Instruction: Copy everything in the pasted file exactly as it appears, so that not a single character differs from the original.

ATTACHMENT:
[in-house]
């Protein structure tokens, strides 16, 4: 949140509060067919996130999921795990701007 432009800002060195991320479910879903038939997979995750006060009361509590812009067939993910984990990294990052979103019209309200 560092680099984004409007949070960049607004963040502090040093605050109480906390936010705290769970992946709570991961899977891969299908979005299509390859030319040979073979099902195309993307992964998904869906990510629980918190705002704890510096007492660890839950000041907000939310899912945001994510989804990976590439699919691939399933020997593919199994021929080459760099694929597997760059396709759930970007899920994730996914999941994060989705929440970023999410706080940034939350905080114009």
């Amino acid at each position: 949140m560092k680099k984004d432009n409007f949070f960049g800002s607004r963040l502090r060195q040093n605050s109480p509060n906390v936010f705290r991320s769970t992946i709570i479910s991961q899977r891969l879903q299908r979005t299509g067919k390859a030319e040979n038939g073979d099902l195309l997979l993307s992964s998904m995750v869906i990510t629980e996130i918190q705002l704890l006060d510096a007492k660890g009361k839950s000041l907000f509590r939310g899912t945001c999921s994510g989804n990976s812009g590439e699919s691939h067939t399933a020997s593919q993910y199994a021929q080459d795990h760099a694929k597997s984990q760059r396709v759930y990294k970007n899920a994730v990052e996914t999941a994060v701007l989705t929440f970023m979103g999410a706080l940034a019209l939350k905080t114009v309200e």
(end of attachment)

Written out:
[in-house]
């Protein structure tokens, strides 16, 4: 949140509060067919996130999921795990701007 432009800002060195991320479910879903038939997979995750006060009361509590812009067939993910984990990294990052979103019209309200 560092680099984004409007949070960049607004963040502090040093605050109480906390936010705290769970992946709570991961899977891969299908979005299509390859030319040979073979099902195309993307992964998904869906990510629980918190705002704890510096007492660890839950000041907000939310899912945001994510989804990976590439699919691939399933020997593919199994021929080459760099694929597997760059396709759930970007899920994730996914999941994060989705929440970023999410706080940034939350905080114009």
């Amino acid at each position: 949140m560092k680099k984004d432009n409007f949070f960049g800002s607004r963040l502090r060195q040093n605050s109480p509060n906390v936010f705290r991320s769970t992946i709570i479910s991961q899977r891969l879903q299908r979005t299509g067919k390859a030319e040979n038939g073979d099902l195309l997979l993307s992964s998904m995750v869906i990510t629980e996130i918190q705002l704890l006060d510096a007492k660890g009361k839950s000041l907000f509590r939310g899912t945001c999921s994510g989804n990976s812009g590439e699919s691939h067939t399933a020997s593919q993910y199994a021929q080459d795990h760099a694929k597997s984990q760059r396709v759930y990294k970007n899920a994730v990052e996914t999941a994060v701007l989705t929440f970023m979103g999410a706080l940034a019209l939350k905080t114009v309200e």